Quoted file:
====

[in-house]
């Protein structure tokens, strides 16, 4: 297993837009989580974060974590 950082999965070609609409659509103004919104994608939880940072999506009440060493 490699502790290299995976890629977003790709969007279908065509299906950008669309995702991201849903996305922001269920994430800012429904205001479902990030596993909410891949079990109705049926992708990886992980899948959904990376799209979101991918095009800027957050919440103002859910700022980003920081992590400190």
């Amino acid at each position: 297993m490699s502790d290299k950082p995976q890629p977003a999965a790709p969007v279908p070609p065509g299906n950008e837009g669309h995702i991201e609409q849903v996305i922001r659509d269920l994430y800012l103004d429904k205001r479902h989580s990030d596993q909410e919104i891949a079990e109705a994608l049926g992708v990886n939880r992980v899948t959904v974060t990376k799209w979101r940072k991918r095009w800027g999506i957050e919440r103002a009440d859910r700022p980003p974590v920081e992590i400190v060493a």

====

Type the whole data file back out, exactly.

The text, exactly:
[in-house]
């Protein structure tokens, strides 16, 4: 297993837009989580974060974590 950082999965070609609409659509103004919104994608939880940072999506009440060493 490699502790290299995976890629977003790709969007279908065509299906950008669309995702991201849903996305922001269920994430800012429904205001479902990030596993909410891949079990109705049926992708990886992980899948959904990376799209979101991918095009800027957050919440103002859910700022980003920081992590400190």
């Amino acid at each position: 297993m490699s502790d290299k950082p995976q890629p977003a999965a790709p969007v279908p070609p065509g299906n950008e837009g669309h995702i991201e609409q849903v996305i922001r659509d269920l994430y800012l103004d429904k205001r479902h989580s990030d596993q909410e919104i891949a079990e109705a994608l049926g992708v990886n939880r992980v899948t959904v974060t990376k799209w979101r940072k991918r095009w800027g999506i957050e919440r103002a009440d859910r700022p980003p974590v920081e992590i400190v060493a």